You know what machine learning is really good at learning, though? Like, scary, Skynet-level good?

What you click on.

Think about our tables example, but replace it with headlines. Imagine feeding into a machine learning algorithm the 1,000 most shared headlines and stories, and then having the ML generate over the next hour 10,000 headlines that it publishes by 1,000 bots. The ones that are successful get shared and those parts of the ML net are boosted (produce more like this!). The ones that don’t get shared let the ML know to produce less along those lines.

That’s hour one of our disinfo Skynet. If the bots have any sizable audience, you’re running maybe 20,000 tests per piece of content — showing it to 20,000 people and seeing how they react. Hour two repeats that with better content. By the next morning you’ve run millions of tests on your various pieces of content, all slowly improving the virality of the material.

At that scale you can start checking valence, targeting, impact. It’s easy enough for a network analysis to show whether certain material is starting fights for example, and stuff that starts fights can be rated up. You can find what shares well and produces cynicism in rural counties if you want. Facebook’s staff will even help you with some of that.

In short, the social media audience becomes one big training pool for your clickbait or disinfo machine. And since there is enough information from the human training to model what humans click on, that process can be amplified via generative adversarial networks, just like with our tables.

It doesn’t stop there. The actual articles can be written by ML, with their opening grafs adjusted for maximum impact. Videos can be automatically generated off of popular articles and flood YouTube.

Even the bots can get less distinguishable. An article in the New York Times today details the work being done in ML face generation, where believable fake faces are generated. Right now the process is slow, partially because it relies solely on GAN, and because it’s processor intensive. But imagine generating out a 1,000 fake faces for your bot avatars and tracking which ones get the most shares, then regenerating a thousand more based on that and updating. Or even easier, autogenerating and re-generating user bios.

You don’t even need to hand-grow the faces, as with the NYT article. You could generate 1.000 morphs, or combos of existing faces.

Just as with the last wave of disinformation the first adopters of this stuff will be the clickbait farms, finding new and more effective means to get us to sites selling dietary supplements, or watch weird autogenerated YouTube videos. There will be a flood of low-information ML-based content. But from there it will be weaponized, and used to suppress speech and manipulate public opinion.

These different elements of ML-based gaming of the system have different ETAs, and I’m not saying all of this is imminent. Some of it is quite far off. But I am saying it is unavoidable. You have machine learning — which loves short and simple feedback loops — and you have social media, which has a business model and interface built around those loops. The two things fit together like a lock and a key. And once these two things come together it is likely to have a profoundly detrimental effect on online culture, and make our current mess seem quite primitive by comparison.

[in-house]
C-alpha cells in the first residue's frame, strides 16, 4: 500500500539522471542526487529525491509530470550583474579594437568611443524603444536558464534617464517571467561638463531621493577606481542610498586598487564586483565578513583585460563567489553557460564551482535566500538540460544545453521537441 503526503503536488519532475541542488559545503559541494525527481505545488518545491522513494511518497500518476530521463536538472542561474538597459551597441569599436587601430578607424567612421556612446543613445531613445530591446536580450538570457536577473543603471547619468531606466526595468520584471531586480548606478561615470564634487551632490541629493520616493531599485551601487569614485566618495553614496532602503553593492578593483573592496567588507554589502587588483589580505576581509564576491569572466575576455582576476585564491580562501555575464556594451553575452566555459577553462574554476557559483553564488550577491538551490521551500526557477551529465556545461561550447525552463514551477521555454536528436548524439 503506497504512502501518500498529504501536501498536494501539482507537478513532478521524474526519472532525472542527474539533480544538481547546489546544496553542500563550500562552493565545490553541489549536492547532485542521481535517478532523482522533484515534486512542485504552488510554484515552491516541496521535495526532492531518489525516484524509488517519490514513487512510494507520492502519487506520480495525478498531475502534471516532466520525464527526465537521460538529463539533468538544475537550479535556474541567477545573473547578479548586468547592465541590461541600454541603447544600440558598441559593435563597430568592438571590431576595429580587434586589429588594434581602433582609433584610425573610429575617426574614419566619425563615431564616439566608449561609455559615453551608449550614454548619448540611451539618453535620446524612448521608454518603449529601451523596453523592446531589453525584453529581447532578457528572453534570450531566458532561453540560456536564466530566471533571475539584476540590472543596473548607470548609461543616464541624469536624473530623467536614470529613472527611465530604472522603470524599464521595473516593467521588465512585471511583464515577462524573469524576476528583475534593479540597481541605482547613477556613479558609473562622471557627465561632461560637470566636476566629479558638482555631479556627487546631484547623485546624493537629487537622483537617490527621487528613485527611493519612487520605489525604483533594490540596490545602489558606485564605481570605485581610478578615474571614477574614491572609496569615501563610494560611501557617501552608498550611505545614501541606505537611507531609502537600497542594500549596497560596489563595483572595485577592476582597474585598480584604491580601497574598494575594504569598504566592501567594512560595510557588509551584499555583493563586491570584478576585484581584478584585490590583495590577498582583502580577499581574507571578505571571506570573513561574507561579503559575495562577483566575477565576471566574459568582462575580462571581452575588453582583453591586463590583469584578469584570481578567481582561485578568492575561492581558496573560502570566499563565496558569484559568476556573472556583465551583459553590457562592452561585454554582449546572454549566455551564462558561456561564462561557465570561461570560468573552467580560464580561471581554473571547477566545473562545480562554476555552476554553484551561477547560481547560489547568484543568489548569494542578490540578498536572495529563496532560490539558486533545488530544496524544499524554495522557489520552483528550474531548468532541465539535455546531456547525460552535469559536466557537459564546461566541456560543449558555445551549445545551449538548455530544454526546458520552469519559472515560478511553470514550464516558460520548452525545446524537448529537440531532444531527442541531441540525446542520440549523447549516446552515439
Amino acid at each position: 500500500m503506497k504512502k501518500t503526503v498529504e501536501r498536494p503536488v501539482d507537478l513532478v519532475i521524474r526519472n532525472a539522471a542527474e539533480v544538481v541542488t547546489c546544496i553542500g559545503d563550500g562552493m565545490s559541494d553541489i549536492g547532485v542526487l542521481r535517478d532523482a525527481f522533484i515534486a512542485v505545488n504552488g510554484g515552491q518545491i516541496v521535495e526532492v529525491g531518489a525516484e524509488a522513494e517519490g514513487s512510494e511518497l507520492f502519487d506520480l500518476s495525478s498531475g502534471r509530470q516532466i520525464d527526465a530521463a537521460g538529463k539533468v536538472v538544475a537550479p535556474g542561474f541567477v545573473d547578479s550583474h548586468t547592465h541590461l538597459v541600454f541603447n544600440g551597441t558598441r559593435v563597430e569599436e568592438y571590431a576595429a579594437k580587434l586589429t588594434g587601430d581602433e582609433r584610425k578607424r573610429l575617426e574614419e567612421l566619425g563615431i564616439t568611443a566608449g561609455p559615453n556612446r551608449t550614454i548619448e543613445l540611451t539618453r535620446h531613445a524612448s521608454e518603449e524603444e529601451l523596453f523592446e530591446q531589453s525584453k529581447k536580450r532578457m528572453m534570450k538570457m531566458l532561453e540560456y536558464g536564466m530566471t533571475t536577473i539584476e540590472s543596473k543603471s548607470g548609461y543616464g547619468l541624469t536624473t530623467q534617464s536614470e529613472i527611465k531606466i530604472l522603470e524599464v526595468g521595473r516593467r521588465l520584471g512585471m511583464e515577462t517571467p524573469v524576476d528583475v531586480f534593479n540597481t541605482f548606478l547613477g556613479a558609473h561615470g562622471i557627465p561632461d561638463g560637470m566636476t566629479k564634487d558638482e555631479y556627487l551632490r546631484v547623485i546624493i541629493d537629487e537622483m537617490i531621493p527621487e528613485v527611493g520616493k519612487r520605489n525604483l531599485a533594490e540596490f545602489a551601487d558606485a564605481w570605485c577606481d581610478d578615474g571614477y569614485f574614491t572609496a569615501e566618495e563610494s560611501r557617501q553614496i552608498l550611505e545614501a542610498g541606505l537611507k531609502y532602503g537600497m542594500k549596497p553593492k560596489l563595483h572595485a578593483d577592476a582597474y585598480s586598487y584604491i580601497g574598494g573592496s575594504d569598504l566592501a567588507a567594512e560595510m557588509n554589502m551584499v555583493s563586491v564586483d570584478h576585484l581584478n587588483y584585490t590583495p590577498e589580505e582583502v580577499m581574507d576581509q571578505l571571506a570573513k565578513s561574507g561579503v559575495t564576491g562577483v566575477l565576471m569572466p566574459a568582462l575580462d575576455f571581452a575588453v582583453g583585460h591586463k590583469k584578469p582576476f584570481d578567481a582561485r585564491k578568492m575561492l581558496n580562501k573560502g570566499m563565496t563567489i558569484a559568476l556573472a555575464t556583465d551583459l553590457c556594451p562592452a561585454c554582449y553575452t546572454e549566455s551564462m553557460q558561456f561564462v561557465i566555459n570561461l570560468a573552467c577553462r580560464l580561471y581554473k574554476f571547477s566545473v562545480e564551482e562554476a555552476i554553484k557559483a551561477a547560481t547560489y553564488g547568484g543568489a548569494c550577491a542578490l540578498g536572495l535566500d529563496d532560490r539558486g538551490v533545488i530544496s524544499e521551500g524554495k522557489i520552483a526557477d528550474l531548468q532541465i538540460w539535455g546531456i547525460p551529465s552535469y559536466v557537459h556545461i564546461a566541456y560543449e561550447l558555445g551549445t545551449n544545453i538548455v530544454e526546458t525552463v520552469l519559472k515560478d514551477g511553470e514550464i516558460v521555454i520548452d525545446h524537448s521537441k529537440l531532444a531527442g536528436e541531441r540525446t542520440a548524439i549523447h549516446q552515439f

Some 2018 Predictions

wrote a prediction a couple weeks ago for Nieman Lab, and it was general and media literacy focused. But here’s some more mundane, somewhat U.S.-centric predictions:

  • Social media overrun by AI. AI’s main influence in the coming year will not be in driving cars but in driving state-sponsored social bots and corporate astroturfing. The ability of AI to manufacture real looking discourse and news will render “representativeness” heuristics for misinformation obsolete.
  • Revenge porn in politics. Revenge porn — using both real and fake photos — has been used in multiple international elections. We saw a hint of what can happen here with the Joe Barton incident, and media failed that test. But prepare for much more strategic use, along the lines of what we saw recently in Rwanda. Prepare for at least one U.S. 2018 race to have a revenge porn “scandal”, maybe more. Also, look to AI — with its ability to modify video and images — to play a possible role. (Also, can we come up with a different name for this trend? Revenge porn is a specific form of malinformation/misinformation, but “porn” is wrong since titillation is a mechanism, but the intent is personal destruction and silencing of opponents).
  • Hacked voter registration rolls. Some state voter registration systems will be hacked in an effort to create chaos and long lines at the polls, depressing the vote and calling the results of elections into question. Social media bots and armies will play both sides of this issue — with the mismatches portrayed as voter fraud on one side and suppression on the other.